Sometims children with reduced motor skills struggle a little more with daily activities. Fine motor issues can get in the way of easily accomplishing basic tasks, like dressing, bathing and brushing teeth.
Physical and occupational therapies are a big help when it comes to helping children with these problems. They can also learn how to accomplish some of the harder tasks, like buttons, catches and zippers. Sometimes these therapies also help children become more independent or consistent with their personal hygiene.
Is Brushing Teeth the Exception?
Brushing teeth involves a lot of motor skills. Children need to have good proprioceptive awareness, meaning they need to know where their bodies are in space, in order to comfortably aim the toothbrush into the mouth.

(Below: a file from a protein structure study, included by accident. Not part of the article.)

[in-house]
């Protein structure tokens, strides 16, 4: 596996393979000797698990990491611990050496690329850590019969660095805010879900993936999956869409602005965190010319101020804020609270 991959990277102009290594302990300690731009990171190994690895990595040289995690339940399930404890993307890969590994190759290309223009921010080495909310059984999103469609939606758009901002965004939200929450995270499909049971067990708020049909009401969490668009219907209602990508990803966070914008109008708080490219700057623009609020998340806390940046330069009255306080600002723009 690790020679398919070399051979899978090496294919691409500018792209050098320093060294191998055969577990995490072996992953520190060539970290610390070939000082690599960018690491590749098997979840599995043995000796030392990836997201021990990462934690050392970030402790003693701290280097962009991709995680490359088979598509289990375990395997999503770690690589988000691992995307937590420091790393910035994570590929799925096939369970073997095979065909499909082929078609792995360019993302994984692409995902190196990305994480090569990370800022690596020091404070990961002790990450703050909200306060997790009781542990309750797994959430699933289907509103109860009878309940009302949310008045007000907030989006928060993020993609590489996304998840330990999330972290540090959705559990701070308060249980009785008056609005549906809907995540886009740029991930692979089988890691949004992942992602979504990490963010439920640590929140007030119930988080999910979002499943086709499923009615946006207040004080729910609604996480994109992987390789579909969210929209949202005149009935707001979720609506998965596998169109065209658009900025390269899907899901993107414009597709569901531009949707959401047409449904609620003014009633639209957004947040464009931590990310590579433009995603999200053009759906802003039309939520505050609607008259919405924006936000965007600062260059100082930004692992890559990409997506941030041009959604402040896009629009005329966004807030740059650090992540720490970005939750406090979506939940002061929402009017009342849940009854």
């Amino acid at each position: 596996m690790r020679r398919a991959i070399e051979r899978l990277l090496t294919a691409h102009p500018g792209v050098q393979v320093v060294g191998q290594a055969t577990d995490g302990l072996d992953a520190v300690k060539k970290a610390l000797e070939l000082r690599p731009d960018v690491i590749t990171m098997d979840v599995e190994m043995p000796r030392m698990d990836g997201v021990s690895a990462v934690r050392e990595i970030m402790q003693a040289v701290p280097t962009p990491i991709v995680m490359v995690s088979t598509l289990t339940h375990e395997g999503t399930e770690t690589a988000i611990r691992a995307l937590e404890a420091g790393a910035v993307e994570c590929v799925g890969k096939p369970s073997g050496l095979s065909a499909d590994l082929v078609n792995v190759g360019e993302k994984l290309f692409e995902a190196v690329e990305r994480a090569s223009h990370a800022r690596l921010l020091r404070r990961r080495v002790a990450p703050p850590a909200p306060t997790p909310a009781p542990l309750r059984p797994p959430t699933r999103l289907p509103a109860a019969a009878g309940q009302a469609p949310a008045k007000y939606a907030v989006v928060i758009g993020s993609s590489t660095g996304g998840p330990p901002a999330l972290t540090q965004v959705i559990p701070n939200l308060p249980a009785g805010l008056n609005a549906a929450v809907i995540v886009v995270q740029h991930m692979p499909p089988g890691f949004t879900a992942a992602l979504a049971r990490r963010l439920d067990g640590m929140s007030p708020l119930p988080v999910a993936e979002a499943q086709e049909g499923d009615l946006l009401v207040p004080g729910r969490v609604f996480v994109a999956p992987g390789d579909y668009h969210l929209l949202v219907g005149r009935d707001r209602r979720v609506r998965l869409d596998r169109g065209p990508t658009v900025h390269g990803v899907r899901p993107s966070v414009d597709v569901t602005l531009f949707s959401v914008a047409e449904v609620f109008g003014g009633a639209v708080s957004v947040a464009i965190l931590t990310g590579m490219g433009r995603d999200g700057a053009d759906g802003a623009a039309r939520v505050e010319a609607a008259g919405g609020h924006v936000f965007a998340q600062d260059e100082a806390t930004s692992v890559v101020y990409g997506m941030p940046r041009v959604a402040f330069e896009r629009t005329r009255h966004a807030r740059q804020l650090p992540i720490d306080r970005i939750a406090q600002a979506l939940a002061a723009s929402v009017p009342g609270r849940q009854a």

It also involves a skill called “ crossing the midline,” meaning kids need to be able to comfortably and confidently reach a hand from one side of the body to the other and use brush with accuracy.
Because of the difficulty in brushing, parents of children with motor skills deficits often end up brushing their childrens’ teeth for them, and for much longer than they might for other children.